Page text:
- 2,8W Class D AmplifierPosted 4 days ago
- An Electronic LED Roulette you can self buildPosted 1 week ago
- An Open Source Sprinkler System powered by YúnPosted 3 weeks ago
- LED MATRIX: giant & stand-alone panelsPosted 4 weeks ago
- A 32-BIT FISHINO! WiFi, SD card, RTC, audio codec, LiPo and more…Posted 1 month ago
- A full featured mp3 DemoboardPosted 1 month ago
- A 32-BIT FISHINO board for your powerful IoT!Posted 2 months ago
- FairWind: when marine electronics, open source and the University meetPosted 2 months ago
- The Discovery of the Future: Stretchable integrated circuitPosted 2 months ago
- Robots are going to replace developers quicklyPosted 2 months ago
3D Printed PMG generator to power a 50W lightbulb
A funny and impossible project, trying to violate the third law of thermodynamics. A 3d printer that prints a power generator to power it during the printing process!
Jokes apart, the project we are introducing today is a nice power generator (PMG permanent magnet generator), capable of switching on a 50W lightbulb (can’t now today its efficiency).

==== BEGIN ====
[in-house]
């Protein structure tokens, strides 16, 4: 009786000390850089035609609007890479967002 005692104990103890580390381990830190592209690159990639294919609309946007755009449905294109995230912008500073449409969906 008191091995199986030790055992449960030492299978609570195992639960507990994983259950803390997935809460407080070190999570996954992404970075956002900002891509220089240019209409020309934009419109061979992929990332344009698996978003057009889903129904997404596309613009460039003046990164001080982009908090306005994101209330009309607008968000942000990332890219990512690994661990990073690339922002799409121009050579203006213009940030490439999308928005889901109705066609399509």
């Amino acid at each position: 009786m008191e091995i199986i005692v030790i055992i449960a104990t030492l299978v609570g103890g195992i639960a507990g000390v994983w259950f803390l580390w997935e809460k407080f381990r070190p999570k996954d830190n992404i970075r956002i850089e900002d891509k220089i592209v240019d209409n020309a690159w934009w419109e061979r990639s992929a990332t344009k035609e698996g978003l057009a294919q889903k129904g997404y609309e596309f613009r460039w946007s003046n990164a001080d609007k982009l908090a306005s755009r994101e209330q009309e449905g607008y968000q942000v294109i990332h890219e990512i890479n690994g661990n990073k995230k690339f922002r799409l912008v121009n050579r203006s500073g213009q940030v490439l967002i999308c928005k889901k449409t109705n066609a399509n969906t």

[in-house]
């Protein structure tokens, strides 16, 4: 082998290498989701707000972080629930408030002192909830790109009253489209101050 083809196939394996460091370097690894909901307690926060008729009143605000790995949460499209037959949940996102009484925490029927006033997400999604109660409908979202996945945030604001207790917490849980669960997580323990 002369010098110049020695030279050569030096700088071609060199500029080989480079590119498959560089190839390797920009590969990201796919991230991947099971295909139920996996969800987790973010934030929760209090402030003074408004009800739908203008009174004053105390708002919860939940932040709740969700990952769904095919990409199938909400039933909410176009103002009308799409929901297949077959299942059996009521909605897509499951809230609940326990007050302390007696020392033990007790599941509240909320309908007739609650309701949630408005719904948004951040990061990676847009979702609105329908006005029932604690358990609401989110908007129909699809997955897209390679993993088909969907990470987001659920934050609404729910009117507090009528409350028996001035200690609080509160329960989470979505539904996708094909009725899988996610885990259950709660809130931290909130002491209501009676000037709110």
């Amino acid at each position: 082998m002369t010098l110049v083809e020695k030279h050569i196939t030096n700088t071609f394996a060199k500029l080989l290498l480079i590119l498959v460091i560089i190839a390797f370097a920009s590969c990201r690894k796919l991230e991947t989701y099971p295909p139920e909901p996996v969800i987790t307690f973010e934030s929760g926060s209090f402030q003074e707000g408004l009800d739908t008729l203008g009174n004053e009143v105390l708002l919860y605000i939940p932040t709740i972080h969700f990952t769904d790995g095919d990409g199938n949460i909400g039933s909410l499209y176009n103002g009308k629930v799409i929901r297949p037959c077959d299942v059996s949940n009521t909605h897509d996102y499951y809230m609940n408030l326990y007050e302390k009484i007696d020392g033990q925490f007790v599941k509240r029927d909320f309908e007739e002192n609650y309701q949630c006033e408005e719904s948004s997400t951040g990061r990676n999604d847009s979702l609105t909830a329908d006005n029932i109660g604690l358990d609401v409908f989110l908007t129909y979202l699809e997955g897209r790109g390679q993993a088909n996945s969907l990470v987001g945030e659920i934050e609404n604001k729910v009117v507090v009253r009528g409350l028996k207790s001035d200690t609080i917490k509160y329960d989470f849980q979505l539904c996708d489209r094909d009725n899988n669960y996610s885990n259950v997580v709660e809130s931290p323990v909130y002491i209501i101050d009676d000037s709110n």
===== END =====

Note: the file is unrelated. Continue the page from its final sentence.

Based on what is available on the site, it suggests ABS plastic was used along with a 0.4 mm nozzle at a 0.2mm per layer resolution. All of which are common features in the hobbyist realm of 3D printing. Insulation is necessary to finish the generator so it is unknown if PLA’s lower melting point would have an effect on the structural stability of the parts once things get underway, but I imagine those specifics would be outlined in the assembly instructions.
While we’ve covered 3D printed hand-powered generators in the past, this permanent magnet generator (PMG) seems to be unique in the world of 3D printing. It’s also more powerful too. The hand-crank generator can produce up to 30 watts of power. Brian’s 3D DC based PMG generator, on the other hand, can produce up to a 50 watt output.